It’s no secret that times are tough for millennials, and a bunch of us have been moving back home in droves to save money. If you’re in this boat, know that you’re not alone, because 2015 was the worst year ever for us. According to Trulia, 40% of young Americans were living back at home with their parents, so nearly half of us. To put it into perspective, this is the highest percentage of young Americans moving back into their childhood bedrooms in 75 years. In case you didn’t pay attention in history class, this was during World War II, so it’s super great to know that our student loans have caused the same level of economic crisis as one of the world’s most significant tragedies.
Usually after a recession, once the economy improves, young people begin to move back out, purchasing or renting homes, and thereby stimulating the economy and leading to further recovery. Unfortunately for us, this is the first time in history this trend hasn’t happened, due primarily to our crushing student loans. On top of this enormous burden that would otherwise be a down payment on a home, high rents and the difficulty in securing mortgages after the 2008 crisis are making it impossible for almost half of 18 to 35-year-olds to move out on their own. We’re also not getting married nearly as soon as previous generations, so the need for us to buy a home just isn’t as pressing. Basically, thanks to our unique generational circumstances, we’re pretty much ruining the housing market. Cool.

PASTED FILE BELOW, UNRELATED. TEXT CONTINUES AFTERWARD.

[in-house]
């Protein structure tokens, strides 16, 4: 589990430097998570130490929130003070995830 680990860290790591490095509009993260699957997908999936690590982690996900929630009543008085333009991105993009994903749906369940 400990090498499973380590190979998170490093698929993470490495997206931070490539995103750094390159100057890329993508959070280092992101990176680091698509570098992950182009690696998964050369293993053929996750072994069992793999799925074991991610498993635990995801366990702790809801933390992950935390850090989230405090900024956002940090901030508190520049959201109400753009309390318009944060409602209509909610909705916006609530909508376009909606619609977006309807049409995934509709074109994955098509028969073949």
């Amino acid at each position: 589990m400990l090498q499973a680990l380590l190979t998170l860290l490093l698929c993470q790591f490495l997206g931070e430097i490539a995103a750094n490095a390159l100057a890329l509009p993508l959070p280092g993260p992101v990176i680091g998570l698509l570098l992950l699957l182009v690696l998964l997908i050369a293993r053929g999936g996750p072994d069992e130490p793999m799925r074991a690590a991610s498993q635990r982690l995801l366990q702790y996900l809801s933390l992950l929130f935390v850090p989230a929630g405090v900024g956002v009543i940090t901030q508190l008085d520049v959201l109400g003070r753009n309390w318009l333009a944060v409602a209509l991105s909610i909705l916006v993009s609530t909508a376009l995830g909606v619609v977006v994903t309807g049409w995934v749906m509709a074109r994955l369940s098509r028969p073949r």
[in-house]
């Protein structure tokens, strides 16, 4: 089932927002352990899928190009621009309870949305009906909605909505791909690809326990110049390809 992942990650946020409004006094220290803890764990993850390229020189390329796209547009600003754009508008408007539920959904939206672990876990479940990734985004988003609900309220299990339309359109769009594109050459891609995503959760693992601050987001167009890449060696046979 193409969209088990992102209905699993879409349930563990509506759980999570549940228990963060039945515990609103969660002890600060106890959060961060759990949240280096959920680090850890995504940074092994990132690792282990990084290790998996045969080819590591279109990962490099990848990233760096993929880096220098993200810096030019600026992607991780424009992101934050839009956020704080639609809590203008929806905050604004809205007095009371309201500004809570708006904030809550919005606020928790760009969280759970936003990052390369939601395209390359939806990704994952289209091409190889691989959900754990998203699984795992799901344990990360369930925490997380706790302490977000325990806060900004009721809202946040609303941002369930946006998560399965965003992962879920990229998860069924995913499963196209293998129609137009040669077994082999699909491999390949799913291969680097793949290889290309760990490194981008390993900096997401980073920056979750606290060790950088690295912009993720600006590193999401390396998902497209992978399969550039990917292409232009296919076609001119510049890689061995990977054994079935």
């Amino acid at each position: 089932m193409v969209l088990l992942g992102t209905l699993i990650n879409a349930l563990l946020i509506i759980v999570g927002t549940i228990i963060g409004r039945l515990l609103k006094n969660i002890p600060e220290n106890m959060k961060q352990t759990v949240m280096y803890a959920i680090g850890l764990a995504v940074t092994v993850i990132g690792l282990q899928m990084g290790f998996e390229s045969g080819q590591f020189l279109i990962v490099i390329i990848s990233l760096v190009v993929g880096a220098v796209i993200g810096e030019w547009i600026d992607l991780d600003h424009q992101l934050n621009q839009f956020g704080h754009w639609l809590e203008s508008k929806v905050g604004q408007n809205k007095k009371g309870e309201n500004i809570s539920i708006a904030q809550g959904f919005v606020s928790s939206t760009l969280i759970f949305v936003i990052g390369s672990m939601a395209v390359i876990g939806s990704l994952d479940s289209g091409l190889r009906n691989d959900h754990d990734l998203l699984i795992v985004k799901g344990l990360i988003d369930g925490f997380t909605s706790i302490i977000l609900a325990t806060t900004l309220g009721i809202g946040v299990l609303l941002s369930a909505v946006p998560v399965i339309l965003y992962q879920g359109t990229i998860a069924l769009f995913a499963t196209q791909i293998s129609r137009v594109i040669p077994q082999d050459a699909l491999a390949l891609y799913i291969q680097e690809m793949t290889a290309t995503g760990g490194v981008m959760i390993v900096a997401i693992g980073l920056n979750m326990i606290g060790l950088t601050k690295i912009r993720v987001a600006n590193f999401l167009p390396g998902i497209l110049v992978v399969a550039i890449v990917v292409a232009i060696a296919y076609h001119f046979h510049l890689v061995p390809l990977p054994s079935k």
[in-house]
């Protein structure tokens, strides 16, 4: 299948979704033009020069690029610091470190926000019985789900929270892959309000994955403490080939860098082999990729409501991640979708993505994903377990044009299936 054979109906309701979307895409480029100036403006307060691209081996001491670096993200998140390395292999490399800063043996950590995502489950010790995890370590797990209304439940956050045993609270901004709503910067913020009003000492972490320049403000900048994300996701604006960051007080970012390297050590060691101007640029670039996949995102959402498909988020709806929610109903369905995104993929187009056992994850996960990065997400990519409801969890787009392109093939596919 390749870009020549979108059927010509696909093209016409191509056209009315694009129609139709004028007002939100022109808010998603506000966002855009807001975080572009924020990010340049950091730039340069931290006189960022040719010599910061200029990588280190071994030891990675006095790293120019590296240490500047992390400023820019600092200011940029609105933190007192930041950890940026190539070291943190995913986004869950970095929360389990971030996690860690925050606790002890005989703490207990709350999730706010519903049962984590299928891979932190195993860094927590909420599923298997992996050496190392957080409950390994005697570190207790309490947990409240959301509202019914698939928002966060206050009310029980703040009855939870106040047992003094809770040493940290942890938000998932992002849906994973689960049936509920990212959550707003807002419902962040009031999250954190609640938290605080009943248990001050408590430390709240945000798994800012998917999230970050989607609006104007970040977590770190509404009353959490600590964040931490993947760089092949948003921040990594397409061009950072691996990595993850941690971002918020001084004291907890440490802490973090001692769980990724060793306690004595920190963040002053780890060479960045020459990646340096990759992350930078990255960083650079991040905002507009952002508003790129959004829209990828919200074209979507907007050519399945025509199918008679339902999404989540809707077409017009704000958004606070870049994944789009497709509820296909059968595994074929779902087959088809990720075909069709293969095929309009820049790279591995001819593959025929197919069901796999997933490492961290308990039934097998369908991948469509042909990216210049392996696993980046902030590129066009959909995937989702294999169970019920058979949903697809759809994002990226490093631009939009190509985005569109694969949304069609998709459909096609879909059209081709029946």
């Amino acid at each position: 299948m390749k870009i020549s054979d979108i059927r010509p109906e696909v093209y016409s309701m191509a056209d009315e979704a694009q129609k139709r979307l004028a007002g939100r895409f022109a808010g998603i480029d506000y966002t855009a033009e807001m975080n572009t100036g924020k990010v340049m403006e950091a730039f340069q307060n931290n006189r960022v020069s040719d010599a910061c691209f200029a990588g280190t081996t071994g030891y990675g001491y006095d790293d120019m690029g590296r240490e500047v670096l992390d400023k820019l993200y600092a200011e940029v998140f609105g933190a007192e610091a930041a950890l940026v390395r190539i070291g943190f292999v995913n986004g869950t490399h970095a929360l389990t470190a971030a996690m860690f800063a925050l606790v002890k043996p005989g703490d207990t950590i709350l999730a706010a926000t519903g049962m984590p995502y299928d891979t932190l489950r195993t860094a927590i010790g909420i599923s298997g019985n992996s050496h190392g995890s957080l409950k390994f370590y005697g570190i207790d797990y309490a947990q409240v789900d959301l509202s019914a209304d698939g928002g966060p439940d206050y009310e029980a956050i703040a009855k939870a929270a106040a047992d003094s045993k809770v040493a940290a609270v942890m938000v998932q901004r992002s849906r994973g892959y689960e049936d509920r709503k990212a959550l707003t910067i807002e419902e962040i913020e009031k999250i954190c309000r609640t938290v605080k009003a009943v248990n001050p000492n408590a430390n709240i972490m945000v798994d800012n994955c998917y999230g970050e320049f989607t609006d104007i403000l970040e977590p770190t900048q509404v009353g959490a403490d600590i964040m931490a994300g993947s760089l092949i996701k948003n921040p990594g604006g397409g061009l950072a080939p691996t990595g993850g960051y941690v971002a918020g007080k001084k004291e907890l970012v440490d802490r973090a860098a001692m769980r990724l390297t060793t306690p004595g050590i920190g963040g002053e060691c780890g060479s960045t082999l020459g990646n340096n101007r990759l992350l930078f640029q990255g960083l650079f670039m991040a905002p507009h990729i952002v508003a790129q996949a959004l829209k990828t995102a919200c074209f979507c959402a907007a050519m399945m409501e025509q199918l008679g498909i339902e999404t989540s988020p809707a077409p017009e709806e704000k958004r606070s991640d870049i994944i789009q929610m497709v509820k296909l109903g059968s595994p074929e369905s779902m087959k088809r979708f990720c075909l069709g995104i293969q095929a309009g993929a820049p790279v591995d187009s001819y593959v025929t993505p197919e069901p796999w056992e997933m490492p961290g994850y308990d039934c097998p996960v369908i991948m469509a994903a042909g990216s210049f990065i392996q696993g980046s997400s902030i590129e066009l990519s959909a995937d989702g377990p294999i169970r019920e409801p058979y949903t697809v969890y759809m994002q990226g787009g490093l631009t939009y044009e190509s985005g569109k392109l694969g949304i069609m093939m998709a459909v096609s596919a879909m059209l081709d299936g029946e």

The next time you go home with your Tinder match and wake up to breakfast in bed catered by a 55-year old named Susan, at least take solace in the fact that this is happening to about half of us these days. The bright news is that as we accrue more cash and start to pay off our debts, we’ll likely begin to purchase homes in the next decade or so. Maybe modern medicine will catch up in time to help us make up that decade later in life, but for now, whenever you feel like crying into a bottle of wine over crippling debt and the Backstreet Boys posters you never removed from your ceiling, know that statisticians believe that you’ll be able to get back on track by age 45, so at least the second half of your life might not suck. .
[via Wall Street Journal]